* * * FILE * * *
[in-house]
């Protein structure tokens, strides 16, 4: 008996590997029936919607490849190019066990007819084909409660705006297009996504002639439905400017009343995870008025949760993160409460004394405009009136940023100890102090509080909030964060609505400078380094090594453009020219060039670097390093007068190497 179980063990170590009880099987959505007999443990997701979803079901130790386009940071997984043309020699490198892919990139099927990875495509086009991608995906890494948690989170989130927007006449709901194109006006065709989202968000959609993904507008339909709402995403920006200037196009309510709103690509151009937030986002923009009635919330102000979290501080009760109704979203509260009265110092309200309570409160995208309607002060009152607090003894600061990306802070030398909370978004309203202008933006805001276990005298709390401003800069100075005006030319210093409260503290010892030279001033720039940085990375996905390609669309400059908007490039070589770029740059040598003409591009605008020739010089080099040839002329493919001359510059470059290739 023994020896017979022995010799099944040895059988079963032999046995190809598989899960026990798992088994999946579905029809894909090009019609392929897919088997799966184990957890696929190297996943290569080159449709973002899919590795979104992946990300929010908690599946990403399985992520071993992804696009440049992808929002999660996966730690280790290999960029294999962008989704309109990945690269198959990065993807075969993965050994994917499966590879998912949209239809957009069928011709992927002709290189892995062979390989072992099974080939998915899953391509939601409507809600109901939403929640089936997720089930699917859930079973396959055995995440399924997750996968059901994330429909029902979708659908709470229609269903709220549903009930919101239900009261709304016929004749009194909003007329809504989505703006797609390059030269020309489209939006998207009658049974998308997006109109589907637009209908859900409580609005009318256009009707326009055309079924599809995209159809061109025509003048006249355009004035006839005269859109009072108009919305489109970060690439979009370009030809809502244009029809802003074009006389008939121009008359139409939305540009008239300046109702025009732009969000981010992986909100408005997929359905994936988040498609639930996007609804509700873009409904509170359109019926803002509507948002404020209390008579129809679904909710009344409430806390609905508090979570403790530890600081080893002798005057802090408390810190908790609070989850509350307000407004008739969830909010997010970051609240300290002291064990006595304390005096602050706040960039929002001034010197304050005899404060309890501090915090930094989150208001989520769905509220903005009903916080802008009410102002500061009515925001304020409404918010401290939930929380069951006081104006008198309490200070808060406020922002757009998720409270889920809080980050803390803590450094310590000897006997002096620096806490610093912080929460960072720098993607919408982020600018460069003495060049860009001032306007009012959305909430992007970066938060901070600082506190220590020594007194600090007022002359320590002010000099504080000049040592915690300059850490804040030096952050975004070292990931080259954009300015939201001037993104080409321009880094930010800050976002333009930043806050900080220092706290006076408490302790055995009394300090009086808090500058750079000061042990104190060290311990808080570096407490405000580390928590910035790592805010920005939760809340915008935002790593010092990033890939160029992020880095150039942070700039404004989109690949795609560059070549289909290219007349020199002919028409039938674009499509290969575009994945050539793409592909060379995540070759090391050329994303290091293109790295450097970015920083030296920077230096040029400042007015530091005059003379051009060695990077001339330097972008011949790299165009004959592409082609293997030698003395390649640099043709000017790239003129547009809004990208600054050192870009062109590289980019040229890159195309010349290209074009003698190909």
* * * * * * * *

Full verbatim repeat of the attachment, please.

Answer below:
[in-house]
């Protein structure tokens, strides 16, 4: 008996590997029936919607490849190019066990007819084909409660705006297009996504002639439905400017009343995870008025949760993160409460004394405009009136940023100890102090509080909030964060609505400078380094090594453009020219060039670097390093007068190497 179980063990170590009880099987959505007999443990997701979803079901130790386009940071997984043309020699490198892919990139099927990875495509086009991608995906890494948690989170989130927007006449709901194109006006065709989202968000959609993904507008339909709402995403920006200037196009309510709103690509151009937030986002923009009635919330102000979290501080009760109704979203509260009265110092309200309570409160995208309607002060009152607090003894600061990306802070030398909370978004309203202008933006805001276990005298709390401003800069100075005006030319210093409260503290010892030279001033720039940085990375996905390609669309400059908007490039070589770029740059040598003409591009605008020739010089080099040839002329493919001359510059470059290739 023994020896017979022995010799099944040895059988079963032999046995190809598989899960026990798992088994999946579905029809894909090009019609392929897919088997799966184990957890696929190297996943290569080159449709973002899919590795979104992946990300929010908690599946990403399985992520071993992804696009440049992808929002999660996966730690280790290999960029294999962008989704309109990945690269198959990065993807075969993965050994994917499966590879998912949209239809957009069928011709992927002709290189892995062979390989072992099974080939998915899953391509939601409507809600109901939403929640089936997720089930699917859930079973396959055995995440399924997750996968059901994330429909029902979708659908709470229609269903709220549903009930919101239900009261709304016929004749009194909003007329809504989505703006797609390059030269020309489209939006998207009658049974998308997006109109589907637009209908859900409580609005009318256009009707326009055309079924599809995209159809061109025509003048006249355009004035006839005269859109009072108009919305489109970060690439979009370009030809809502244009029809802003074009006389008939121009008359139409939305540009008239300046109702025009732009969000981010992986909100408005997929359905994936988040498609639930996007609804509700873009409904509170359109019926803002509507948002404020209390008579129809679904909710009344409430806390609905508090979570403790530890600081080893002798005057802090408390810190908790609070989850509350307000407004008739969830909010997010970051609240300290002291064990006595304390005096602050706040960039929002001034010197304050005899404060309890501090915090930094989150208001989520769905509220903005009903916080802008009410102002500061009515925001304020409404918010401290939930929380069951006081104006008198309490200070808060406020922002757009998720409270889920809080980050803390803590450094310590000897006997002096620096806490610093912080929460960072720098993607919408982020600018460069003495060049860009001032306007009012959305909430992007970066938060901070600082506190220590020594007194600090007022002359320590002010000099504080000049040592915690300059850490804040030096952050975004070292990931080259954009300015939201001037993104080409321009880094930010800050976002333009930043806050900080220092706290006076408490302790055995009394300090009086808090500058750079000061042990104190060290311990808080570096407490405000580390928590910035790592805010920005939760809340915008935002790593010092990033890939160029992020880095150039942070700039404004989109690949795609560059070549289909290219007349020199002919028409039938674009499509290969575009994945050539793409592909060379995540070759090391050329994303290091293109790295450097970015920083030296920077230096040029400042007015530091005059003379051009060695990077001339330097972008011949790299165009004959592409082609293997030698003395390649640099043709000017790239003129547009809004990208600054050192870009062109590289980019040229890159195309010349290209074009003698190909």